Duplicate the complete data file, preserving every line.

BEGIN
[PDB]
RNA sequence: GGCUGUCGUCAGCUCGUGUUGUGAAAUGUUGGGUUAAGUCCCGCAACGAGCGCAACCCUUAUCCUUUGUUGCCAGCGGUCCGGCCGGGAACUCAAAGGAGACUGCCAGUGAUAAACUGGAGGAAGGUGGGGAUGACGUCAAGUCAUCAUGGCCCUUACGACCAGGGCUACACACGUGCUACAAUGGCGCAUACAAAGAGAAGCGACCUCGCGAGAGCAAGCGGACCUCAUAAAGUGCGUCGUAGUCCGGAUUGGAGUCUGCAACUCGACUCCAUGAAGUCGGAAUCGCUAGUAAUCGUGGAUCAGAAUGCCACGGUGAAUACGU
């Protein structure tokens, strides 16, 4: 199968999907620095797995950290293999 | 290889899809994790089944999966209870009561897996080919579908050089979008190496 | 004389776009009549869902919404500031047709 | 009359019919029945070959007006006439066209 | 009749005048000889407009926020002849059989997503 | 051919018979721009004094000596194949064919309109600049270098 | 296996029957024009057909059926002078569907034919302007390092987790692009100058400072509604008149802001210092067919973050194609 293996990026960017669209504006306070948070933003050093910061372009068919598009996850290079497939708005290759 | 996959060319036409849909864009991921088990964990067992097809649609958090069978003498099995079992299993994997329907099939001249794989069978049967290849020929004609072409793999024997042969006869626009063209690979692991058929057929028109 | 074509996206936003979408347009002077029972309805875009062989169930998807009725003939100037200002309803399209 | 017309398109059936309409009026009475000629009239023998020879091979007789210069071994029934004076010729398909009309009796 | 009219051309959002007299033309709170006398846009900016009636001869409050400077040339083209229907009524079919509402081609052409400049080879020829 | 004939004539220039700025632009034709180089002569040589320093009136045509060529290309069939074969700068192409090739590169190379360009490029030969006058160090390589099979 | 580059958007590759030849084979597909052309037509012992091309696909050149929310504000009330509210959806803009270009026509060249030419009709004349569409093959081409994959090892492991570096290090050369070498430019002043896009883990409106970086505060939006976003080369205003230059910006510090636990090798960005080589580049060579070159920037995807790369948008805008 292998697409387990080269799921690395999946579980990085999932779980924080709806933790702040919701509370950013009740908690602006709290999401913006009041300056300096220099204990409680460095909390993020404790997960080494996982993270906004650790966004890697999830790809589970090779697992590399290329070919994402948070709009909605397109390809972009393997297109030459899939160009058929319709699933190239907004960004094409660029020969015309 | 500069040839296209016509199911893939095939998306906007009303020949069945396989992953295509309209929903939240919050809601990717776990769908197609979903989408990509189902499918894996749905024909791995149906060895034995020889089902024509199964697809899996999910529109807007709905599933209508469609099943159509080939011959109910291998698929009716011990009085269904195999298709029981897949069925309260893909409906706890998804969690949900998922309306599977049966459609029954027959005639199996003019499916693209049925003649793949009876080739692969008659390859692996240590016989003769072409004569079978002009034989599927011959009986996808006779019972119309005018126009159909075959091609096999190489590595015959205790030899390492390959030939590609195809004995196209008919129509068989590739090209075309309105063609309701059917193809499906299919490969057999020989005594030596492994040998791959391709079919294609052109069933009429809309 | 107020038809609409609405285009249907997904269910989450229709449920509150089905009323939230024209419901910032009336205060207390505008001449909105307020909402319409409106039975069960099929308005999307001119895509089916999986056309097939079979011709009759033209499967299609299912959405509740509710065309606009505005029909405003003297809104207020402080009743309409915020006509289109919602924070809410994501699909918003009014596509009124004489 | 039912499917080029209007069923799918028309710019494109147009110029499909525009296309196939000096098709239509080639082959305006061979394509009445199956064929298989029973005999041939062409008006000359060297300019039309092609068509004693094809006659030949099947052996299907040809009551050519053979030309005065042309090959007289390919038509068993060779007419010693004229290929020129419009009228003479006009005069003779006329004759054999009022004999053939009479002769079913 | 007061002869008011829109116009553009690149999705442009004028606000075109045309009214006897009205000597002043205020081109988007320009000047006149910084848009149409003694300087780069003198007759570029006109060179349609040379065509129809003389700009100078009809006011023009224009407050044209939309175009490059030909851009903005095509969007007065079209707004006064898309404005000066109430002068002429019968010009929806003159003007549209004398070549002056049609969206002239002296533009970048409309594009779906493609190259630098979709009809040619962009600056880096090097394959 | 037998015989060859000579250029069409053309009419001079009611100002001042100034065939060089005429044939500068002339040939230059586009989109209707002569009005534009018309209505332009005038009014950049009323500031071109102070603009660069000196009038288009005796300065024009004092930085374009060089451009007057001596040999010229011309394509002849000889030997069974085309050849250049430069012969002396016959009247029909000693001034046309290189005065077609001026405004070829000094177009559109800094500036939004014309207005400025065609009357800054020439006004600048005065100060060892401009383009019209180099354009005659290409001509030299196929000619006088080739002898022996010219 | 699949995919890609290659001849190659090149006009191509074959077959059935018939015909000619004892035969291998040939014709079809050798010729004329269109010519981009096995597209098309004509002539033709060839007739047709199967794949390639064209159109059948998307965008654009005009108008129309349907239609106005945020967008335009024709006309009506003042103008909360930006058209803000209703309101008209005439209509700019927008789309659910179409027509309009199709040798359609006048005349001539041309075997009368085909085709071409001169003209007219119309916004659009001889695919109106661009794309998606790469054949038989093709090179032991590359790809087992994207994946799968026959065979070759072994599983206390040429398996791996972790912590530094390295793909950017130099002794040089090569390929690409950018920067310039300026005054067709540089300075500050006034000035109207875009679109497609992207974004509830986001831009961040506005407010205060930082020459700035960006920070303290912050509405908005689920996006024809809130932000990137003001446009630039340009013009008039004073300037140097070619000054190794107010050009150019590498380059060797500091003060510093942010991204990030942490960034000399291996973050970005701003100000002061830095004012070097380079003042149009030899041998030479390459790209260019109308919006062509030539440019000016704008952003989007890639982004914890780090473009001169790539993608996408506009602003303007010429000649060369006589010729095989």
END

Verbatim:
[PDB]
RNA sequence: GGCUGUCGUCAGCUCGUGUUGUGAAAUGUUGGGUUAAGUCCCGCAACGAGCGCAACCCUUAUCCUUUGUUGCCAGCGGUCCGGCCGGGAACUCAAAGGAGACUGCCAGUGAUAAACUGGAGGAAGGUGGGGAUGACGUCAAGUCAUCAUGGCCCUUACGACCAGGGCUACACACGUGCUACAAUGGCGCAUACAAAGAGAAGCGACCUCGCGAGAGCAAGCGGACCUCAUAAAGUGCGUCGUAGUCCGGAUUGGAGUCUGCAACUCGACUCCAUGAAGUCGGAAUCGCUAGUAAUCGUGGAUCAGAAUGCCACGGUGAAUACGU
């Protein structure tokens, strides 16, 4: 199968999907620095797995950290293999 | 290889899809994790089944999966209870009561897996080919579908050089979008190496 | 004389776009009549869902919404500031047709 | 009359019919029945070959007006006439066209 | 009749005048000889407009926020002849059989997503 | 051919018979721009004094000596194949064919309109600049270098 | 296996029957024009057909059926002078569907034919302007390092987790692009100058400072509604008149802001210092067919973050194609 293996990026960017669209504006306070948070933003050093910061372009068919598009996850290079497939708005290759 | 996959060319036409849909864009991921088990964990067992097809649609958090069978003498099995079992299993994997329907099939001249794989069978049967290849020929004609072409793999024997042969006869626009063209690979692991058929057929028109 | 074509996206936003979408347009002077029972309805875009062989169930998807009725003939100037200002309803399209 | 017309398109059936309409009026009475000629009239023998020879091979007789210069071994029934004076010729398909009309009796 | 009219051309959002007299033309709170006398846009900016009636001869409050400077040339083209229907009524079919509402081609052409400049080879020829 | 004939004539220039700025632009034709180089002569040589320093009136045509060529290309069939074969700068192409090739590169190379360009490029030969006058160090390589099979 | 580059958007590759030849084979597909052309037509012992091309696909050149929310504000009330509210959806803009270009026509060249030419009709004349569409093959081409994959090892492991570096290090050369070498430019002043896009883990409106970086505060939006976003080369205003230059910006510090636990090798960005080589580049060579070159920037995807790369948008805008 292998697409387990080269799921690395999946579980990085999932779980924080709806933790702040919701509370950013009740908690602006709290999401913006009041300056300096220099204990409680460095909390993020404790997960080494996982993270906004650790966004890697999830790809589970090779697992590399290329070919994402948070709009909605397109390809972009393997297109030459899939160009058929319709699933190239907004960004094409660029020969015309 | 500069040839296209016509199911893939095939998306906007009303020949069945396989992953295509309209929903939240919050809601990717776990769908197609979903989408990509189902499918894996749905024909791995149906060895034995020889089902024509199964697809899996999910529109807007709905599933209508469609099943159509080939011959109910291998698929009716011990009085269904195999298709029981897949069925309260893909409906706890998804969690949900998922309306599977049966459609029954027959005639199996003019499916693209049925003649793949009876080739692969008659390859692996240590016989003769072409004569079978002009034989599927011959009986996808006779019972119309005018126009159909075959091609096999190489590595015959205790030899390492390959030939590609195809004995196209008919129509068989590739090209075309309105063609309701059917193809499906299919490969057999020989005594030596492994040998791959391709079919294609052109069933009429809309 | 107020038809609409609405285009249907997904269910989450229709449920509150089905009323939230024209419901910032009336205060207390505008001449909105307020909402319409409106039975069960099929308005999307001119895509089916999986056309097939079979011709009759033209499967299609299912959405509740509710065309606009505005029909405003003297809104207020402080009743309409915020006509289109919602924070809410994501699909918003009014596509009124004489 | 039912499917080029209007069923799918028309710019494109147009110029499909525009296309196939000096098709239509080639082959305006061979394509009445199956064929298989029973005999041939062409008006000359060297300019039309092609068509004693094809006659030949099947052996299907040809009551050519053979030309005065042309090959007289390919038509068993060779007419010693004229290929020129419009009228003479006009005069003779006329004759054999009022004999053939009479002769079913 | 007061002869008011829109116009553009690149999705442009004028606000075109045309009214006897009205000597002043205020081109988007320009000047006149910084848009149409003694300087780069003198007759570029006109060179349609040379065509129809003389700009100078009809006011023009224009407050044209939309175009490059030909851009903005095509969007007065079209707004006064898309404005000066109430002068002429019968010009929806003159003007549209004398070549002056049609969206002239002296533009970048409309594009779906493609190259630098979709009809040619962009600056880096090097394959 | 037998015989060859000579250029069409053309009419001079009611100002001042100034065939060089005429044939500068002339040939230059586009989109209707002569009005534009018309209505332009005038009014950049009323500031071109102070603009660069000196009038288009005796300065024009004092930085374009060089451009007057001596040999010229011309394509002849000889030997069974085309050849250049430069012969002396016959009247029909000693001034046309290189005065077609001026405004070829000094177009559109800094500036939004014309207005400025065609009357800054020439006004600048005065100060060892401009383009019209180099354009005659290409001509030299196929000619006088080739002898022996010219 | 699949995919890609290659001849190659090149006009191509074959077959059935018939015909000619004892035969291998040939014709079809050798010729004329269109010519981009096995597209098309004509002539033709060839007739047709199967794949390639064209159109059948998307965008654009005009108008129309349907239609106005945020967008335009024709006309009506003042103008909360930006058209803000209703309101008209005439209509700019927008789309659910179409027509309009199709040798359609006048005349001539041309075997009368085909085709071409001169003209007219119309916004659009001889695919109106661009794309998606790469054949038989093709090179032991590359790809087992994207994946799968026959065979070759072994599983206390040429398996791996972790912590530094390295793909950017130099002794040089090569390929690409950018920067310039300026005054067709540089300075500050006034000035109207875009679109497609992207974004509830986001831009961040506005407010205060930082020459700035960006920070303290912050509405908005689920996006024809809130932000990137003001446009630039340009013009008039004073300037140097070619000054190794107010050009150019590498380059060797500091003060510093942010991204990030942490960034000399291996973050970005701003100000002061830095004012070097380079003042149009030899041998030479390459790209260019109308919006062509030539440019000016704008952003989007890639982004914890780090473009001169790539993608996408506009602003303007010429000649060369006589010729095989």